Former Paramount Pictures executive Megan Colligan is joining Imax Corp. in a major leadership change for the big-screen movie exhibitor as the company prepares for its future in an increasingly competitive market.
Colligan, who mostly recently led marketing and distribution at Paramount, will become president of Imax Entertainment in February, Imax said Monday. Once installed, Colligan will be charged with growing the Canadian firm’s box office and overseeing the lineup of films that play in its theaters. She’ll report to Imax Chief Executive Rich Gelfond.
Greg Foster, Imax Entertainment’s current chief, will leave the company at the end of 2018 when his contract expires, capping an 18-year career.
Foster’s exit has been in the works for about a year, and the decision was mutual, according to people familiar with the matter who did not want to comment publicly. He has not said what he plans to do next.
The management switch represents an end of an era for Imax, which opened its $45-million West Coast headquarters in Playa Vista in 2014. Foster joined Imax in 2001 as president of filmed entertainment, at a time when the company was still mostly known for playing nature films on its giant museum screens.
He helped grow Imax’s nascent entertainment arm into a platform for blockbuster spectacles, forging relationships with filmmakers including Christopher Nolan, J.J. Abrams and Ryan Coogler. He was promoted to chief executive of Imax Entertainment in 2013.
But after 18 years, Foster felt it was time to move on to something new, he said in an interview.
“I’m really proud of what we’ve built, and I feel it’s time to pass the baton,” Foster said.
Imax is benefiting from a surge in box office sales this year, propelled by Imax-friendly studio hits such as “Black Panther” and “Avengers: Infinity War.” Imax generated $183 million in revenue the first sixth months of this year, up 17% from the same period last year.
Still, the company, which has more than 1,400 locations in nearly 80 countries, is sure to face major challenges to its business model as more consumers flock to streaming video for their entertainment and more top-shelf filmmakers gravitate toward the digital market.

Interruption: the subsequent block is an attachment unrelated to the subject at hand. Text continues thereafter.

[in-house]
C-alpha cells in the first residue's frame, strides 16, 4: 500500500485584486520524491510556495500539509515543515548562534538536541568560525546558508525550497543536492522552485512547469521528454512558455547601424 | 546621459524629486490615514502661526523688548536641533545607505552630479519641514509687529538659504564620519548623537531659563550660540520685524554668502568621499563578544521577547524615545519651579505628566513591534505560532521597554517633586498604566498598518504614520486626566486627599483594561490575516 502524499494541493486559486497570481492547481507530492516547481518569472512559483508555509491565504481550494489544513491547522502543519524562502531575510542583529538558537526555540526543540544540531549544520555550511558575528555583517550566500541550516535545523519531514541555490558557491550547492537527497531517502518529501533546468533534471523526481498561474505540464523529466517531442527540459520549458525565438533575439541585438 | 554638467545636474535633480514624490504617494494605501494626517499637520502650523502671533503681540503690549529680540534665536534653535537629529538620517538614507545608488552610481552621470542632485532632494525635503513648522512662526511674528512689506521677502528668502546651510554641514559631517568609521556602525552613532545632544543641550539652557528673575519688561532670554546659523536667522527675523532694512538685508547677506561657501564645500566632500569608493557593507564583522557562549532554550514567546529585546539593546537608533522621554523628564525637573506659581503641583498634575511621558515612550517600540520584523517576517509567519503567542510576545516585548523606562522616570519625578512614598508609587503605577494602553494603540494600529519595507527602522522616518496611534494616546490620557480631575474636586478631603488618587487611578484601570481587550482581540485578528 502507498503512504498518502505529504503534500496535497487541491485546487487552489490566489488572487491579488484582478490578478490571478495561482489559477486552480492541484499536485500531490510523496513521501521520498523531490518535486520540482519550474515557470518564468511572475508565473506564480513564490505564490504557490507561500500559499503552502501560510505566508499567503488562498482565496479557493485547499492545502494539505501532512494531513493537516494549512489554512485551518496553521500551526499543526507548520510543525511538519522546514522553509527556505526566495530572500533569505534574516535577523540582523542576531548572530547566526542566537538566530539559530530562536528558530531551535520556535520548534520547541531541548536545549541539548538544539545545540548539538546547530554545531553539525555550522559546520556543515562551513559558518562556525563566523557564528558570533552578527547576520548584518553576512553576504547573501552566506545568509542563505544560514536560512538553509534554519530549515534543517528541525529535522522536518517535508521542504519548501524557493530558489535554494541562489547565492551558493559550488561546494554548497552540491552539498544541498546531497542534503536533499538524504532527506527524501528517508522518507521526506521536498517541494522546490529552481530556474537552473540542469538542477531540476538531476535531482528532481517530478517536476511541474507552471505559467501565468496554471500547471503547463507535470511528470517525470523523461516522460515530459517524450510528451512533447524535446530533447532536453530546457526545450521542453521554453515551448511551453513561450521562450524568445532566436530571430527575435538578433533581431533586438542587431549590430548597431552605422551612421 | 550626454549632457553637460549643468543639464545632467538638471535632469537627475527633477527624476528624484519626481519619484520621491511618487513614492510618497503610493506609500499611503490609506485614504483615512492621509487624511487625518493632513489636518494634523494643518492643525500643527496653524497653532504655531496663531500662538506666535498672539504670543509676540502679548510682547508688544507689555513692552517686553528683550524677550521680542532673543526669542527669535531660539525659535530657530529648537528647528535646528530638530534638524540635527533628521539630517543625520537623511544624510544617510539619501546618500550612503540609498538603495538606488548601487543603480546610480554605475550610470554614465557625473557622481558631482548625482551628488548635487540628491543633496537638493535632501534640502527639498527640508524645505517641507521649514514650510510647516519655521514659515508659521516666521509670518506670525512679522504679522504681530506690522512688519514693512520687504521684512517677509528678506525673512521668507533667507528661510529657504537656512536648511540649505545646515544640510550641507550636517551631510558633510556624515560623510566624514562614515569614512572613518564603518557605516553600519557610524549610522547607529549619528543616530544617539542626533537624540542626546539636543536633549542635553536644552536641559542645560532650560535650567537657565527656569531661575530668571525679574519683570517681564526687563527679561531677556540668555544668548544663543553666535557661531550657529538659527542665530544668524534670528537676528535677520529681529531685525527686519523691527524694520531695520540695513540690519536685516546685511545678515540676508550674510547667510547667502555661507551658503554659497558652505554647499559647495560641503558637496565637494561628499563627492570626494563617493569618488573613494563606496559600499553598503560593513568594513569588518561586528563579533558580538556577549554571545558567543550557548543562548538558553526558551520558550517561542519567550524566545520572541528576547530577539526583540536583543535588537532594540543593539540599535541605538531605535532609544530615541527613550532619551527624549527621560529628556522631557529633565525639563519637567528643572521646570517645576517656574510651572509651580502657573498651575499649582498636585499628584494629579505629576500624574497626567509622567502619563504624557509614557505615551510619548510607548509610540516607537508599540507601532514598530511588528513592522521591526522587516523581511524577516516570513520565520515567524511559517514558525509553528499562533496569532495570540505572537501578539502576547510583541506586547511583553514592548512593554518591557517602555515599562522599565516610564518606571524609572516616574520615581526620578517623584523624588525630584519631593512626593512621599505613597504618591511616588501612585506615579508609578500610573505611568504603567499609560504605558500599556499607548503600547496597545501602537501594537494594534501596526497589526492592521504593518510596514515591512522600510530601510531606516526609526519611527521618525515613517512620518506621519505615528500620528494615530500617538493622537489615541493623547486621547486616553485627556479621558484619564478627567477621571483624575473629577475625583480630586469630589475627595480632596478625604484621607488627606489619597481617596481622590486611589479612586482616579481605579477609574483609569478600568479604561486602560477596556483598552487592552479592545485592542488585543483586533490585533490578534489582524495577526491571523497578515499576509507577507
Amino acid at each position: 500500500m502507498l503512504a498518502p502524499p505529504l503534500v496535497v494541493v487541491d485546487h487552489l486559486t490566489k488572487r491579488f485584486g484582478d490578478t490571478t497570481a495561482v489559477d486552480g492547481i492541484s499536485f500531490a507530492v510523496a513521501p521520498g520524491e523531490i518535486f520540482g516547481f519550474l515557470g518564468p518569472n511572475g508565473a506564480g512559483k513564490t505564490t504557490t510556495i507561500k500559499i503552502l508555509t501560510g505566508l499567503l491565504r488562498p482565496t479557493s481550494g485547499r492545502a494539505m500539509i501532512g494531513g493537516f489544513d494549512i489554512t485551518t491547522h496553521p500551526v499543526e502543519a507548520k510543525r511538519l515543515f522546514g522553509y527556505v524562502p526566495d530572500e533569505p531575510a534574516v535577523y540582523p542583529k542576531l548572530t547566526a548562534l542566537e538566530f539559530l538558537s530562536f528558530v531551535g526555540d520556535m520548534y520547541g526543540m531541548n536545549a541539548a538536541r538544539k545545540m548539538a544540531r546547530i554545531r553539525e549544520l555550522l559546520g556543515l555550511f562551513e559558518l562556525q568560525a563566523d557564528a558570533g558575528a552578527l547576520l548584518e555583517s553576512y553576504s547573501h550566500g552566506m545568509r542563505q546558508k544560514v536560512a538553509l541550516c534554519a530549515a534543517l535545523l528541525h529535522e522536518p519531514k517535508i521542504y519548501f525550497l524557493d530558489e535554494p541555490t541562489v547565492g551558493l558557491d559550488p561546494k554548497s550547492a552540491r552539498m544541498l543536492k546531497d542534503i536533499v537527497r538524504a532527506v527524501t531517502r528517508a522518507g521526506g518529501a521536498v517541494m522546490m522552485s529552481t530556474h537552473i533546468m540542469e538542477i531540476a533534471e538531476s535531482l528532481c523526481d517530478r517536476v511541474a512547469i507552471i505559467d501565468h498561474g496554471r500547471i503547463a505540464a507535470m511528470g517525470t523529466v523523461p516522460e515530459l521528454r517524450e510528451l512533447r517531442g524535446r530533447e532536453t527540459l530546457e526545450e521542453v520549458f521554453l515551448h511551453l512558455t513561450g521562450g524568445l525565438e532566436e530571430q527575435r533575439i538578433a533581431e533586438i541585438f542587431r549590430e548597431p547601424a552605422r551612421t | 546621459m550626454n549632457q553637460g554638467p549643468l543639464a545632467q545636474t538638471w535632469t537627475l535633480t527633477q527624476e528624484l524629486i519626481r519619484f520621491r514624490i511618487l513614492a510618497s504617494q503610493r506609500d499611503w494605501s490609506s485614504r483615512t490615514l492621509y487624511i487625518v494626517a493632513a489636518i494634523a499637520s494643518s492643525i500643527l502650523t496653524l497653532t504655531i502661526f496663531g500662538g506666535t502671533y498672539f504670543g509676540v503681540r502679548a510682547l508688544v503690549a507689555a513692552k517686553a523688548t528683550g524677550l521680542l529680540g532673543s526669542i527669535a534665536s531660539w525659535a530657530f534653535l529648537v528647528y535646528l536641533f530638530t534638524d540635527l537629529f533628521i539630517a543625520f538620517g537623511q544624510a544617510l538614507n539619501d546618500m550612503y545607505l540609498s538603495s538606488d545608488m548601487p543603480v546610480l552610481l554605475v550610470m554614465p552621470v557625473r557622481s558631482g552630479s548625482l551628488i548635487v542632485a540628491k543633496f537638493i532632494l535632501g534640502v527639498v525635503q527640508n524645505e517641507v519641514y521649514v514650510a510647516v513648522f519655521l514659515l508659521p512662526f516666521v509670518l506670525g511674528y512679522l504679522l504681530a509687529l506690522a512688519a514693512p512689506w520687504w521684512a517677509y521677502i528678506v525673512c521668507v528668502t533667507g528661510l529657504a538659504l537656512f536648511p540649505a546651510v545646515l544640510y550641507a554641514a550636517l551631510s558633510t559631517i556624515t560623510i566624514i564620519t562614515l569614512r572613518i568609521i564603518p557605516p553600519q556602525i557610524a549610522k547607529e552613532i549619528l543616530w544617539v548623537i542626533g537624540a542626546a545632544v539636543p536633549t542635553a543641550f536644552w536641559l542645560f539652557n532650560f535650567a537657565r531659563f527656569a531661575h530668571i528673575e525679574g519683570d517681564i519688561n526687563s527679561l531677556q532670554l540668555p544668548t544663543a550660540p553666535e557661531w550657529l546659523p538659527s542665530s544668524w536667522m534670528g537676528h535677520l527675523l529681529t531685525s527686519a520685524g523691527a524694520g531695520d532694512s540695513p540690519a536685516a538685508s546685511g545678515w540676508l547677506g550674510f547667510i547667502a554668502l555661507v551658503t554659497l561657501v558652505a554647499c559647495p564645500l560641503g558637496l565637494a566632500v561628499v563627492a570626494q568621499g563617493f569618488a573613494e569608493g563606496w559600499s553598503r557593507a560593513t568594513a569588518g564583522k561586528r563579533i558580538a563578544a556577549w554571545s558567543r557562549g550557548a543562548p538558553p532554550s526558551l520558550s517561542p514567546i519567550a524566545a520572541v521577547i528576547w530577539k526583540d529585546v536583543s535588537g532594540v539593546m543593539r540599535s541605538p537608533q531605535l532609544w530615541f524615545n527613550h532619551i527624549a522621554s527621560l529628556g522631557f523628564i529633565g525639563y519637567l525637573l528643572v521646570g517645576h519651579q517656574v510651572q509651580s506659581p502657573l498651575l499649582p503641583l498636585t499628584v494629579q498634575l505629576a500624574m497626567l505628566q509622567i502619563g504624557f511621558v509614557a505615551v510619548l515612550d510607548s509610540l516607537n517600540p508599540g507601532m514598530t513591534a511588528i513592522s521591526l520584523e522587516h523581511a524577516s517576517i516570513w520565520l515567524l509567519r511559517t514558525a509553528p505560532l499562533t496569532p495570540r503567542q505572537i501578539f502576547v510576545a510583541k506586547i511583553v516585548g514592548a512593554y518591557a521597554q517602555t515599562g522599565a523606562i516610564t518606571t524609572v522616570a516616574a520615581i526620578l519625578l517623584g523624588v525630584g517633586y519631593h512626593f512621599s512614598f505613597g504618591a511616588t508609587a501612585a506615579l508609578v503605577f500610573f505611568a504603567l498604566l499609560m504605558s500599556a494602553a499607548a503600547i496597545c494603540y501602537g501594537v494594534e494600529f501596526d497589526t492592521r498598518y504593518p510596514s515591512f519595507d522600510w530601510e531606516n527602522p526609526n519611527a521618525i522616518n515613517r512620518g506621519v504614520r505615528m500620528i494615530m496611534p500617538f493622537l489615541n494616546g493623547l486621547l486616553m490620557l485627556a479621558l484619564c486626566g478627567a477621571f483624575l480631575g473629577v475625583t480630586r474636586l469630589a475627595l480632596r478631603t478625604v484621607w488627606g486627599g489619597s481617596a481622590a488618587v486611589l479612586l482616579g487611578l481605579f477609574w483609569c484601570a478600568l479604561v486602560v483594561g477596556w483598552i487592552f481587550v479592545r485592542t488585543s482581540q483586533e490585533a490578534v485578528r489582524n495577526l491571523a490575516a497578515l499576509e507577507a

Part of Colligan’s mandate will be finding ways to help Imax adapt to those changes. She’ll be charged with finding innovative methods of working with studios and theater companies to make Imax’s offerings more attractive to consumers, as the big-screen format faces increasing competition.
It’s not yet clear what new tactics Imax will employ to reach consumers. In recent years, the company has tried different ways of branching out, with mixed results, including investing in the Marvel Studios TV show “Inhumans” and virtual reality gaming centers. Some of the company’s experiments may include experiences outside the multiplex.
“There are a lot of possibilities,” Colligan said in an interview “You just have to think about what makes sense on a business level and for audiences, and start to take some chances and experiment.”
Colligan will work with filmmakers to put more elements suited to Imax’s giant screens in their movies, such as the use of Imax cameras. Her studio experience will also come in handy as Imax negotiates with streaming video companies to play their movies on Imax screens.
“She’s very innovative, she’s whip smart and she’s creative,” Gelfond said in an interview. “The world is changing so fast, and I think she has the right set of skills and relationships to help us be ahead of the curve.”
Colligan previously spent more than a decade at Paramount Pictures, most recently serving as worldwide president of marketing and distribution for the Viacom Inc.-owned studio. At Paramount, Colligan spearheaded marketing and distribution efforts for franchises including “Transformers” and “Paranormal Activity.”
She left the Los Angeles studio in November after a tumultuous period for Paramount, which suffered numerous flops, including “Ghost in the Shell.” Her departure was part of a management overhaul led by Paramount Pictures Chief Executive Jim Gianopulos.